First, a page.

Moms turned inside out
Most of us do, even though we know better. We’re social creatures. It’s natural to make comparisons.
But we rarely get to glimpse other people’s insides. When we make our comparisons, we inevitably wind up comparing how we feel to how other people seem.
This may partly explain why so many mothers feel so much guilt. We look around at the women we know from the office or the kids’ school and see patient parents, happy marriages, and well-adjusted children. And we think,
What’s wrong with me? I let my kids watch too much TV and I snap at my husband for folding the laundry wrong and I hate my job. Why am I the only person screwing up her life?
I asked seven of the women* I admire to send me a paragraph or two about the things you can’t see about their lives from the outside. If they thought it was a dumb idea, they kindly went along with this little experiment anyway.
In fact, the answers they gave were so much richer and juicier than I expected that this post ended up running long, so I’m breaking it up into two parts.
Today I give you the first three successful, together, high-achieving women, outside and inside. Think of them the next time you feel like you’re doing everything wrong:
‘L’—Pioneering mom in the world of high-tech
Outside: If there were a poster girl for the self-actualized working mom, it would be ‘L.’ High-paying, high responsibility job in tech. Breaking barriers at work by negotiating a part-time schedule. Somehow she manages to go to weekly dance classes, and still devote weekends to her two young kids. Husband (who also works) is a full partner with kids and housework.
What people don’t see about me is I’ve been on the edge of a panic attack for the past 6-8 months—just started seeing a therapist. Worst time of the day is 5:35 p.m., when I get home from picking my 21 month and 3.5 year old up from daycare/pre-school and we’re all starving, grumpy, and don’t know what’s for dinner.
I’m sick of being the main breadwinner and fantasize about moving to a little town where we can live on a farm and I can be with my kids all day and raise chickens.
I feel guilty about the business trip I have to take this week, and all the household projects I never seem to have time for. Today I’m working from home and spent the morning in tears because I haven’t been able to get online and I have work to do, which is what I should be doing now that our Internet connection is finally restored…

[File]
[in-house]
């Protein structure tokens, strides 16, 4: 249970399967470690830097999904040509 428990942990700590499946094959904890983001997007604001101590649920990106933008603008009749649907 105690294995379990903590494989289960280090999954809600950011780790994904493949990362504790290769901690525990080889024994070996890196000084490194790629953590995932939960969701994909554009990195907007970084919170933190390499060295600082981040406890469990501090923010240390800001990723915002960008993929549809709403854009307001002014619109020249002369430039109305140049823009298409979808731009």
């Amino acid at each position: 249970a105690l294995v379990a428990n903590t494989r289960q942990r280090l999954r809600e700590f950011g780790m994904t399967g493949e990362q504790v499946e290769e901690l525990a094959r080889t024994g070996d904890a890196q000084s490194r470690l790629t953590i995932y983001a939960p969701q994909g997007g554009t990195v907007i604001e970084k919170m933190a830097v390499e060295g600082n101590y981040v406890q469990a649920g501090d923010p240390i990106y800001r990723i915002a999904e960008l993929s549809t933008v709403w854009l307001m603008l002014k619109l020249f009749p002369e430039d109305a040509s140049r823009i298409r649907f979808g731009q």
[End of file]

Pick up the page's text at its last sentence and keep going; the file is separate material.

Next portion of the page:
‘A’ Mom with coveted job in high-profile nonprofit
Outside: ‘A’ is incredibly organized at work. Not only does she do what she says she’ll do, she always does it well, usually while wearing some stylish outfit. Despite having a child with health problems and a commute, she manages to work full time and then some. Luckily she has a job she adores.
What people don’t see about me (or maybe they do!) is how anxious and cranky my commute and job make me. Ever since I went back to work (and stopped breastfeeding), I’ve found myself needing to take Ativan a few nights a week on work nights. When I have a day of non-stop, back-to-back meetings, followed by the inevitable email backup, followed by the mad rush to the train to do daycare pickup for my toddler, followed by my daughter not wanting to get into the car seat and screaming and crying in the parking lot at the top of her lungs, I find myself hyperventilating in the car and I have to take an Ativan by the time we get home so that I can literally breathe. I’m cranky towards my husband when he gets home, annoyed with our dog, and grumpy and anxious. I manage to hold it together all day and be professional, upbeat, and on-the-ball (I even manage to work out at lunch time a few days/week), but by the time evening comes around and I’m trying to cook, I’m a mess!